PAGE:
Going back to the '50s was many a designer's way of dealing with the trend du jour, and the result was several collections of very pretty clothes. Marni and Philosophy di Alberta Ferretti made clothes for the Sandra Dees out there-circle skirts made full with netting, clutch bags, buttoned-up blouses. Anna Molinari made clothes for the Rizzo: tight leggings, gold metallic cocktail jackets and the inevitable poodle skirt, with a flurry of beaded poodles to close the show. Armani went back farther, with a collection of androgynous clothing stemming from the 1930s. And Karl Lagerfeld went back farther still, presenting leather tunics, big gold heavyweight champion belts and high shoes with chains that attach to the wrist, for a look which can best be called Gladiator chic.

The first women's collection done by Hugo Boss helped fill some of the wearability gap left by the other collections: long and lean jackets buttoned low for a sexy look. They were paired with skinny trousers or narrow walking shorts. The collection, more stylish than the men's version, won't set any fashion trends but it will give working women an alternative to Armani. Strangely, the only Milan show to generate universal excitement was that of Dolce & Gabbana. They must have been distracted by visions of beautiful beaded suede coats, trim black suits, rhinestone tube tops and an airy lattice fur coat dancing in their heads while designing D&G. It's not every season the same designer creates the best and arguably the worst collections on a calendar. Any celebrity who doesn't immediately place an order for one of those beaded coats-beautiful gems that are nothing less than wearable Fendi Baguette bags-deserves to be relegated to the direct-to-video market. The surest sign that they got it right was their rhinestone T shirts. Rather than pay homage to the Material Girl-cum-Mum with a collection stolen from her closet of 20 years ago, the duo created sequined T shirts with Madonna's image and the titles of her albums.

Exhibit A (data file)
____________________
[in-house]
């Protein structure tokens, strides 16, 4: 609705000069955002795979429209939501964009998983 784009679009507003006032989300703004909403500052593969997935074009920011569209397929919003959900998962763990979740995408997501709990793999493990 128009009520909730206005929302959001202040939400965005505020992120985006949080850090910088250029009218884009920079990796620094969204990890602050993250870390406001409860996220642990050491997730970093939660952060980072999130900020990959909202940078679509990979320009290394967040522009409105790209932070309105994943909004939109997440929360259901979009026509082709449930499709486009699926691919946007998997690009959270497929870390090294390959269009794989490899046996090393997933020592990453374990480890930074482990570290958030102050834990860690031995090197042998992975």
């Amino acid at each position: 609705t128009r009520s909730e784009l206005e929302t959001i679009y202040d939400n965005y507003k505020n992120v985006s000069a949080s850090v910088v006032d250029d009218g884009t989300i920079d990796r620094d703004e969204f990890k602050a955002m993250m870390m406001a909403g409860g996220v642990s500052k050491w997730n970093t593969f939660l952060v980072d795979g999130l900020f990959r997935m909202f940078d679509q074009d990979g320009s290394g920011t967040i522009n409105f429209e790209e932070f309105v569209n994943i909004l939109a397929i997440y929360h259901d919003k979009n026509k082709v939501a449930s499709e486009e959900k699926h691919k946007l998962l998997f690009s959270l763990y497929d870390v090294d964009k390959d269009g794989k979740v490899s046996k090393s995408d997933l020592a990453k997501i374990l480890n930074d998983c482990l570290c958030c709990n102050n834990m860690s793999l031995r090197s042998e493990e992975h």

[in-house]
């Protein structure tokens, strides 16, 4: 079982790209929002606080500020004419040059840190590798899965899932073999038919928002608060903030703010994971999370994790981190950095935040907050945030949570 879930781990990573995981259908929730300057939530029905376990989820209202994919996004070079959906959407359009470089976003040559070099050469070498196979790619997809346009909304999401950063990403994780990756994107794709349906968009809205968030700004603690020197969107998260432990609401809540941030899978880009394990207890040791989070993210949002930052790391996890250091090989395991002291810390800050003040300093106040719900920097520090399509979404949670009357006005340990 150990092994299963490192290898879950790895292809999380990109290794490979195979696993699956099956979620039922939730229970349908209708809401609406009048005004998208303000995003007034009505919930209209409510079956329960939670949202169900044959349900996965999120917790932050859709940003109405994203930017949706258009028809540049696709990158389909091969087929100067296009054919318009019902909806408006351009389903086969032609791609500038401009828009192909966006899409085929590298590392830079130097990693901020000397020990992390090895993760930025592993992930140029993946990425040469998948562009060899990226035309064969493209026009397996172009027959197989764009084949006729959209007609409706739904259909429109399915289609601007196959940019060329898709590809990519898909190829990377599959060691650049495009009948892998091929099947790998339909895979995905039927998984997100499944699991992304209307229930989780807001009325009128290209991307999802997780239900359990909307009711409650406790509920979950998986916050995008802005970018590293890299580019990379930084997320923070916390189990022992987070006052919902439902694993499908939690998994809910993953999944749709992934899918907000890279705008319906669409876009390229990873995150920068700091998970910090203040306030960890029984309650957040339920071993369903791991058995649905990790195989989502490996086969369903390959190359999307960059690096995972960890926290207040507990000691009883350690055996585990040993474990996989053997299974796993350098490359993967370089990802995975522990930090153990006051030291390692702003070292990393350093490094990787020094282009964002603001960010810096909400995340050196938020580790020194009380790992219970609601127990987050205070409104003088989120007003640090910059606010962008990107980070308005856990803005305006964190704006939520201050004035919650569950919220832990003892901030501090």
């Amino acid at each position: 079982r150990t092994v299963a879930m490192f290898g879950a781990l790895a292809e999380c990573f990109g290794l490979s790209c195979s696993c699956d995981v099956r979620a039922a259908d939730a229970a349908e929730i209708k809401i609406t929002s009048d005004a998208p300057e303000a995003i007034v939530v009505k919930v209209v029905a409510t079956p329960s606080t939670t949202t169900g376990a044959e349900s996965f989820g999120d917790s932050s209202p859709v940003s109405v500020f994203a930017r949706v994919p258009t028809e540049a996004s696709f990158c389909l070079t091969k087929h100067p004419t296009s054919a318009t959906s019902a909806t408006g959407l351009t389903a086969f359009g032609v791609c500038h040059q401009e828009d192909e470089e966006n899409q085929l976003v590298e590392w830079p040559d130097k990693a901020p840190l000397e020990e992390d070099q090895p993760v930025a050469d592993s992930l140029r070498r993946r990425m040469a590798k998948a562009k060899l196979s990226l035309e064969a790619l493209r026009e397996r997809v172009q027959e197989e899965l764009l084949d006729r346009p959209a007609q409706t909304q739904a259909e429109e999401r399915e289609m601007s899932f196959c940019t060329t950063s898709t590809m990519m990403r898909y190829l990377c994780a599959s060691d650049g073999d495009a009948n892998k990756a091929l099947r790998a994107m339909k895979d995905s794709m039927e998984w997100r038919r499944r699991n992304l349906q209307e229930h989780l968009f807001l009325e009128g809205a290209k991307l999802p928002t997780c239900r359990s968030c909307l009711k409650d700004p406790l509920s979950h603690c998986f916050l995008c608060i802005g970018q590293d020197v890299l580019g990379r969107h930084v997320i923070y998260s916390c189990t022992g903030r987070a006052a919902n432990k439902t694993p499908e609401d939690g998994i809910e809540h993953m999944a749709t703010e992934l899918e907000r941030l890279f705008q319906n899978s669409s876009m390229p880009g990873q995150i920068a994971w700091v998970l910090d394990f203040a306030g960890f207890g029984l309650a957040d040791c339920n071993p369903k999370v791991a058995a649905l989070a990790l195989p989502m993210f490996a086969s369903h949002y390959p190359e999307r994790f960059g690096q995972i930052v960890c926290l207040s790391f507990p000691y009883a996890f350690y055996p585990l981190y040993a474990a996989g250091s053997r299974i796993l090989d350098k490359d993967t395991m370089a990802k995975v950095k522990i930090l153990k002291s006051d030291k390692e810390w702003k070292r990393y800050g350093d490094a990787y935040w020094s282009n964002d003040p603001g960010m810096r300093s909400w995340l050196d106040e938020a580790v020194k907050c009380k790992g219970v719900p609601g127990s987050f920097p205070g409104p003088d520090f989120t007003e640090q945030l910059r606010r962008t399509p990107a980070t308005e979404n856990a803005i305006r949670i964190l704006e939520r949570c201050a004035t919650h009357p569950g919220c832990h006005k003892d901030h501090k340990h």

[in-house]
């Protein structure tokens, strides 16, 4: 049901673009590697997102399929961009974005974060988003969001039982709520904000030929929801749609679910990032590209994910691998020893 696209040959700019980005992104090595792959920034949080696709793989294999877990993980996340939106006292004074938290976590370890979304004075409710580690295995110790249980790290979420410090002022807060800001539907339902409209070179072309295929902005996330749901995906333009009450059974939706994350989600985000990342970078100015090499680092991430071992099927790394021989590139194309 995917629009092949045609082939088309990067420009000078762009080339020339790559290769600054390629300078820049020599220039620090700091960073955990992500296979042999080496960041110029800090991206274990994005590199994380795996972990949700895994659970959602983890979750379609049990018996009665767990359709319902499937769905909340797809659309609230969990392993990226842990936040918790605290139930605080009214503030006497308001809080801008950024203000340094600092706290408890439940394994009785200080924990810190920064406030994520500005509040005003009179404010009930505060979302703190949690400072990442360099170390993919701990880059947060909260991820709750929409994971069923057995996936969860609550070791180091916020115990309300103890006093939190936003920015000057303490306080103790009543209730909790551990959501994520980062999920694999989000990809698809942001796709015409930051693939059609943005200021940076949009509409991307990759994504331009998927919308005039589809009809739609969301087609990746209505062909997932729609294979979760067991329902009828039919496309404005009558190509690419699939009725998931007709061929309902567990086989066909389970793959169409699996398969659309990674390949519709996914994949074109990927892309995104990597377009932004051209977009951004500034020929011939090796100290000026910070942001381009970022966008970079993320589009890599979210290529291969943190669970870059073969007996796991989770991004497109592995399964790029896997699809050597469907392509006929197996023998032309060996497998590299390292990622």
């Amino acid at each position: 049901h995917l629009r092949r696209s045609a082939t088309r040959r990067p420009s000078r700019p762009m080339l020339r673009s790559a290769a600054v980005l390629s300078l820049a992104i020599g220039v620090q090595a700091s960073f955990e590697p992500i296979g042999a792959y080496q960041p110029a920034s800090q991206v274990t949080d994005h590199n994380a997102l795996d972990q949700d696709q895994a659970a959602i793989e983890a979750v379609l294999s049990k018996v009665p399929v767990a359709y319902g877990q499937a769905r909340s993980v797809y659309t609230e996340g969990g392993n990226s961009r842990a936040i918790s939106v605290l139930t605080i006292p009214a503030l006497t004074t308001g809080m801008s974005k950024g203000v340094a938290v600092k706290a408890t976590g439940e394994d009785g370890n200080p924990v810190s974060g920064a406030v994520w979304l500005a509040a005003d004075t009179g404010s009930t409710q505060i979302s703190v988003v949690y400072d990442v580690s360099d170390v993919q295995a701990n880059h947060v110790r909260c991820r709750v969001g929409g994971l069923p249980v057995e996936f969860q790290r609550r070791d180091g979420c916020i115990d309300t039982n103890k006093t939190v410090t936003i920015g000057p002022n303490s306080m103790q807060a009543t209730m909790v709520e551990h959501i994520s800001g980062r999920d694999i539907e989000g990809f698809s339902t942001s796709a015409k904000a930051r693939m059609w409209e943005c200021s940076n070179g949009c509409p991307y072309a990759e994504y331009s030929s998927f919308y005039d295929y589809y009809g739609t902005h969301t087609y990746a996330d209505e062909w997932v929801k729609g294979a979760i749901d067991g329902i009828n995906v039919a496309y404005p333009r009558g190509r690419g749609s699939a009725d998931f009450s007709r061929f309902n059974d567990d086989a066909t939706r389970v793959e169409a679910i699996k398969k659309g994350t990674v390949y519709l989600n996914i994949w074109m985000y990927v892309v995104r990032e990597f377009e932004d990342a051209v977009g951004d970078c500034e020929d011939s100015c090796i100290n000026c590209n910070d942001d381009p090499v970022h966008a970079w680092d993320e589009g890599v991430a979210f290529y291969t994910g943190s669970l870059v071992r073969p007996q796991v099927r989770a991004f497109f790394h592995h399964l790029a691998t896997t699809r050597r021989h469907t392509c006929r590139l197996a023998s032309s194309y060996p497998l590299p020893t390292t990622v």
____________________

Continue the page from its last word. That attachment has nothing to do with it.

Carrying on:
No, you couldn't escape the '80s in Milan and you certainly couldn't escape Madonna, but at least Dolce & Gabbana provided an original approach to worship.